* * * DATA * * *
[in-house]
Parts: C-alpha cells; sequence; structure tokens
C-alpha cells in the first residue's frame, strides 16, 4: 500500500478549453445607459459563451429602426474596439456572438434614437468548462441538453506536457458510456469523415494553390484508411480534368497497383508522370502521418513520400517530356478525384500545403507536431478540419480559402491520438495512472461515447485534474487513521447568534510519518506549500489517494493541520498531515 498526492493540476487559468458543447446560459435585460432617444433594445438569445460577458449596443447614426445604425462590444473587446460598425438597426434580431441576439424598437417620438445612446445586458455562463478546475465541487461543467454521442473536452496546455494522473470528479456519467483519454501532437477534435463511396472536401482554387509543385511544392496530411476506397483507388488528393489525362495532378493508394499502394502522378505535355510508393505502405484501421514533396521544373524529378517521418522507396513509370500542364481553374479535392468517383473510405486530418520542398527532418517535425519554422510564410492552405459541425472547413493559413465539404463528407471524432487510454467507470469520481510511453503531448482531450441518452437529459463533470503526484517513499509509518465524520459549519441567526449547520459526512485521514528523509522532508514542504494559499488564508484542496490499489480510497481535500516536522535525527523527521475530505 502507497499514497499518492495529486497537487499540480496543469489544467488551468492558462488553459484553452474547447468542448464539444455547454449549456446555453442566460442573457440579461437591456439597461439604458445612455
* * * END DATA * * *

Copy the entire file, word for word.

[in-house]
Parts: C-alpha cells; sequence; structure tokens
C-alpha cells in the first residue's frame, strides 16, 4: 500500500478549453445607459459563451429602426474596439456572438434614437468548462441538453506536457458510456469523415494553390484508411480534368497497383508522370502521418513520400517530356478525384500545403507536431478540419480559402491520438495512472461515447485534474487513521447568534510519518506549500489517494493541520498531515 498526492493540476487559468458543447446560459435585460432617444433594445438569445460577458449596443447614426445604425462590444473587446460598425438597426434580431441576439424598437417620438445612446445586458455562463478546475465541487461543467454521442473536452496546455494522473470528479456519467483519454501532437477534435463511396472536401482554387509543385511544392496530411476506397483507388488528393489525362495532378493508394499502394502522378505535355510508393505502405484501421514533396521544373524529378517521418522507396513509370500542364481553374479535392468517383473510405486530418520542398527532418517535425519554422510564410492552405459541425472547413493559413465539404463528407471524432487510454467507470469520481510511453503531448482531450441518452437529459463533470503526484517513499509509518465524520459549519441567526449547520459526512485521514528523509522532508514542504494559499488564508484542496490499489480510497481535500516536522535525527523527521475530505 502507497499514497499518492495529486497537487499540480496543469489544467488551468492558462488553459484553452474547447468542448464539444455547454449549456446555453442566460442573457440579461437591456439597461439604458445612455